Deputy President William Ruto has ruled out any hope that the government will cut a political deal with the Opposition.
In a face-off with one of NASA leader Raila Odinga's co-principal, Moses Wetang'ula, the DP put his foot down in the wake of the Opposition's renewed calls for dialogue.
The only discussion Jubilee administration can have with the Opposition movement is strictly on matters of development, he said.
The public spat comes days after Raila controversially took an oath as ‘the People’s President’, after his efforts and that of his co-principals Kalonzo Musyoka, Musalia Mudavadi and Wetang’ula to hold talks with President Uhuru Kenyatta failed.
The DP who spoke during the funeral of Yvonne Wamalwa, widow of former Vice President Kijana Wamalwa, made it clear that President Kenyatta is duly in office after being elected by Kenyans.
“We are ready to talk about how millions of Kenyan youths will get jobs, how to produce enough food to end the biting hunger and how to ensure hospital bills are paid through NHIF. That is the discussion we want to have," he said at the funeral, where politics took centre-stage.
Earlier before Ruto spoke, Senator Wetang’ula, who was the only NASA luminary present at the ceremony, took a swipe at the Deputy President and the government for ignoring the Opposition's calls for a national dialogue.
“William, our country is facing serious challenges and we cannot bury our heads in the sand and say everything is fine. We need a national conversation. If we cannot hold dialogue now, by the time we talk, there will be no country to talk about,” said the Bungoma Senator in direct reference to the DP.
Mr Wetang’ula tore into Jubilee for its restriction of personal freedoms in recent days, and the switching off of four of the country’s main television stations for covering Opposition activities.
When he took to the stage, Ruto was blunt, declaring the election matter a case of "God's case, no appeal" in the words of writer Chinua Achebe.
"If you want us to talk about who will be the President or DP and that kind of thing, allow me to inform you that we are not qualified to do so. It is only the people of Kenya who can decide that, and they already did on August 8, and October 26, 2017," the DP said.
He said the hype the Opposition is engaged in with regard to post-election grievances was unhelpful to their cause. Instead, he advised, NASA ought to put its house in order to stand a chance in the next round of election.
“Last time, you took a lot of time to decide on your flag-bearer. Now that the election is done and you have lost, you have resorted to side-shows. If you are still disorganised, you will still lose in 2022," he warned.
He urged the Opposition to cease misleading its supporters that there was a chance for another round of election before 2022. In an indirect reference to the oath taken by Raila last Tuesday, Ruto asked NASA to "follow the law and the Constitution".
“Yvonne, when you reach heaven, tell the late Wamalwa that Trans Nzoia County is still in Ford Kenya. Tell him that in Kenya today, people cannot watch television. Tell him that back in Kenya, Opposition leaders have been denied security. Tell him that we have our strategy. Tell him that we swore-in Raila and we are waiting to swear-in Kalonzo,” Wetang'ula had exhorted.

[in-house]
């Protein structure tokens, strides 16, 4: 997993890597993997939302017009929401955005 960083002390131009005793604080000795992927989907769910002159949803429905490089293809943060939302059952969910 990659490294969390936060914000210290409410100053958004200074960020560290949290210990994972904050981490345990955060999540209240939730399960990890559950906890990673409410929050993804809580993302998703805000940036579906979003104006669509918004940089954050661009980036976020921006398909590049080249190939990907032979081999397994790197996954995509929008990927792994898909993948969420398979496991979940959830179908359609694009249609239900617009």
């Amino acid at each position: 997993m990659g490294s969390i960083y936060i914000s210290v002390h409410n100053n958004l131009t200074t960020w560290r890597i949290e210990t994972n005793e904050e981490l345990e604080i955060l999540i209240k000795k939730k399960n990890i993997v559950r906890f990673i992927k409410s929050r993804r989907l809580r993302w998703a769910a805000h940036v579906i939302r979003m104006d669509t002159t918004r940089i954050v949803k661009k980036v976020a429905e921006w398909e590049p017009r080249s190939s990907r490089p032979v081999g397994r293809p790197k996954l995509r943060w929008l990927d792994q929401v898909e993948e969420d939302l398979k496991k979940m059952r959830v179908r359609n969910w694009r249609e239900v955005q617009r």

Since Tuesday, focus has been on Wetang'ula, Kalonzo and Mudavadi after the trio failed to show up at the much touted 'swearing-in' ceremony at Uhuru Park in Nairobi, amid claims of betrayal.
Yesterday was the first time Wetang'ula addressed a public meeting in his political stronghold after the debacle. It was also the first time the DP was sharing the same podium with an Opposition principal.
In the wake of the swearing-in debacle, the government embarked on a crackdown of those who were involved, shutting television stations and arresting a number of key Opposition leaders, among them Ruaraka legislator TJ Kajwang' and lawyer Miguna Miguna.
Yesterday, the DP gave the media shutdown debate a wide berth despite being prodded by Opposition leaders present.
“Article 35 of the Constitution says that every Kenyan has a right to information. The government should cease attacks on media houses going about their work,” Kiminini MP Chris Wamalwa challenged the DP.
Raila, although widely expected to attend the ceremony, did not show up, defusing a potentially explosive showdown at the funeral.
The government’s Chief Whip Benjamin Washiali ran into trouble when he was booed for dismissing the recent swearing-in of Raila. Mourners heckled him, forcing him to cut short his speech.
Independent Electoral and Boundaries Commission (IEBC) Chief Executive Ezra Chiloba had his fair share of humiliation after mourners booed him when Senate Speaker Kenneth Lusaka recognised his presence.
Other leaders present were governors Patrick Khaemba(Trans Nzoia), Wycliffe Wangamati (Bungoma), Wilberforce Ottichilo (Vihiga) and Sospeter Ojaamong' (Busia) and area Senator Michael Mbito.
MPs Robert Pukose (Endebess), Caleb Amisi( Saboti), Didimus Barasa (Kimilili), Janet Nangabo (Trans Nzoia), Eseli Simiyu (Tongaren) and Ferdinand Wanyonyi (Kwanza).
Other MPs were Oscar Sudi (Kapseret), Catherine Wambilinga (Bungoma), Wafula Wamunyinyi (Kanduyi), Dan Wanyama (Webuye West), John Waluke (Sirisia), Raphael Wanjala (Budalang’i) and Moses Kuria (Gatundu South).
In his message of condolence read by the DP, President Uhuru described the late Yvonne as a positive influence in the community.
“As we mourn her, let us also celebrate her achievements,” he said.
Former President Mwai Kibaki described the departed as "a strong woman who dedicated her time to raise her young family".
(Additional reporting by Daniel Psirmoi)